NYT: (Missoula, Mont) This funky college town …. has long been a liberal pocket, an isolated speck of blue in a deeply red state. Now Montana is electing more politicians who lean that way, thanks to a different-minded generation of young voters animated by the recession and social issues.
…. these students, and dozens of other young people interviewed here last week, give voice to a trend that is surprising pollsters and jangling the nerves of Republicans. On a central philosophical question of the day – the size and scope of the federal government – a clear majority of young people embraces President Obama’s notion that it can be a constructive force….
…. Here in Montana, a state that backed John McCain in 2008 and Mr. Romney last year, voters under 30 have helped elect two Democratic senators and a new Democratic governor. Nationally, young voters have since 2004 been casting their ballots for Democrats by far wider margins than previous young generations – a shift that could reshape American politics for decades.
Later in the article, the GOP response to young voters in Montanta helping elect Gov Steve Bullock and re-elect Sen Jon Tester (“Both times, polls stayed open hours past their official closing time to accommodate huge lines of students. Both times, Forward Montana ran huge voter registration drives”)?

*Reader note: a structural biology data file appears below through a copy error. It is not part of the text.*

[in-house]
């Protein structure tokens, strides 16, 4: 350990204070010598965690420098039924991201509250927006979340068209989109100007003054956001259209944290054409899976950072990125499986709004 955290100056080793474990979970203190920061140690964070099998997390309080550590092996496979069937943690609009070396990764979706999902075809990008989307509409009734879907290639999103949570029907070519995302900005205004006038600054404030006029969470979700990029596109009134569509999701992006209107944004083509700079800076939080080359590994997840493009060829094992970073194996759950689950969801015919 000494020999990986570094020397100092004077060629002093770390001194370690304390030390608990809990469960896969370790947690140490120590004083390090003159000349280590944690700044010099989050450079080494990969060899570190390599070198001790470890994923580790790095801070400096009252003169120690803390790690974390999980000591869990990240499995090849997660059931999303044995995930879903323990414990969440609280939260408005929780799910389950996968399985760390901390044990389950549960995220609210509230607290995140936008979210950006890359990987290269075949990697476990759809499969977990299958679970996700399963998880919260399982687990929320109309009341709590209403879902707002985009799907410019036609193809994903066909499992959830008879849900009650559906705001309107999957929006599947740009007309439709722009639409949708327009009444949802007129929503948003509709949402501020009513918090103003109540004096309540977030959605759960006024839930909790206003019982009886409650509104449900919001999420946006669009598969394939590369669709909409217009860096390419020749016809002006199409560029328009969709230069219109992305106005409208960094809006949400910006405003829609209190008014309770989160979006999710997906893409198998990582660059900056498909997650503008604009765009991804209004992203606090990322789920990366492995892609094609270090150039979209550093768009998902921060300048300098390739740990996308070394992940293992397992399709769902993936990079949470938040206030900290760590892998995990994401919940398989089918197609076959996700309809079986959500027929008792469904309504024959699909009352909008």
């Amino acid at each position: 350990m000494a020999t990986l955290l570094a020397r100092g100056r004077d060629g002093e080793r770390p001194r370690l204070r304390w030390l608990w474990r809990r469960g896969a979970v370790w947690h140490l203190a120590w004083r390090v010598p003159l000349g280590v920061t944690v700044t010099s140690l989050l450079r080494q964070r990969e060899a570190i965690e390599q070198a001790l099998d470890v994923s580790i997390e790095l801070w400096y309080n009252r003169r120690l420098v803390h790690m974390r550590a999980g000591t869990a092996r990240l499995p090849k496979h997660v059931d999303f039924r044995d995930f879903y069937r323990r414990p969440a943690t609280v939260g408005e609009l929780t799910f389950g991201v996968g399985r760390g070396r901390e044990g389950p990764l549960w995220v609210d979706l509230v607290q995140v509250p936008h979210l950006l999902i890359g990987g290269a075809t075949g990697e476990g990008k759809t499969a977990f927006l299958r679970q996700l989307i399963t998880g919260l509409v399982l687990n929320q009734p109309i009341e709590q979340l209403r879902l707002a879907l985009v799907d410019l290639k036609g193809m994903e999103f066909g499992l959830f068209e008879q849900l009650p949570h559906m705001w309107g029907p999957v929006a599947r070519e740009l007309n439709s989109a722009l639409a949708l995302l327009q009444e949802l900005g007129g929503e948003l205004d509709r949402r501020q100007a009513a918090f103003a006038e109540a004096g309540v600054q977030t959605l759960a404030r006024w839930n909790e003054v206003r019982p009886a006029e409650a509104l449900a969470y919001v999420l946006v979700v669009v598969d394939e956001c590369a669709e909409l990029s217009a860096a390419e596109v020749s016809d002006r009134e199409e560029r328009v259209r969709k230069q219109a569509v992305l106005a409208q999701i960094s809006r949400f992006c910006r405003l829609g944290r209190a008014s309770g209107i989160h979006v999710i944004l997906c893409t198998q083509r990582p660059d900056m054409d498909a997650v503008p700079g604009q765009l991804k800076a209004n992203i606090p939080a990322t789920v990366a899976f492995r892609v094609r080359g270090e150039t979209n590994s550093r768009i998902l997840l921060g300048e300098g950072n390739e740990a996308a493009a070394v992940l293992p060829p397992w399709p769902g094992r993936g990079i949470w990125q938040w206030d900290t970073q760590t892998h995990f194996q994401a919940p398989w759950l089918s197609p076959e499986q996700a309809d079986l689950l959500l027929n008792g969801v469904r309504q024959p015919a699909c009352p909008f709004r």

They are “now trying to undo a Montana law that permits voters to register on Election Day”.
ThinkProgress: Cleopatra Pendleton, mother of slain Chicago teen Hadiya Pendleton, will be Michelle Obama’s guest at the State of the Union on Tuesday.
NYT: Gabrielle Giffords looked slightly stricken as she considered the question: Would she feel bad about starring in a political advertisement against her former House colleagues who declined to stand with her on guns? “Yes,” she said, it would be painful.
“Sometimes you have to do things that are hard,” said Mark E. Kelly, Ms. Giffords’s husband, as she tucked herself close to him on their couch. Ms. Giffords nodded, as she often does when Mr. Kelly — as he often does — intuits the many thoughts she is still unable to express fully. “Really hard,” she added.
Ms. Giffords, a former Democratic congresswoman from Arizona, a gun owner, an astronaut’s wife, a shooting survivor and an incipient gun-control advocate, is settling into the third act of her public life.
ThinkProgress: The NRA is a big spender when it comes to lobbying and campaigns. ThinkProgress investigated the NRA’s contributions to Members of Congress and — lo and behold — the most heavily NRA-backed congressman are leading the charge against new gun violence prevention measures.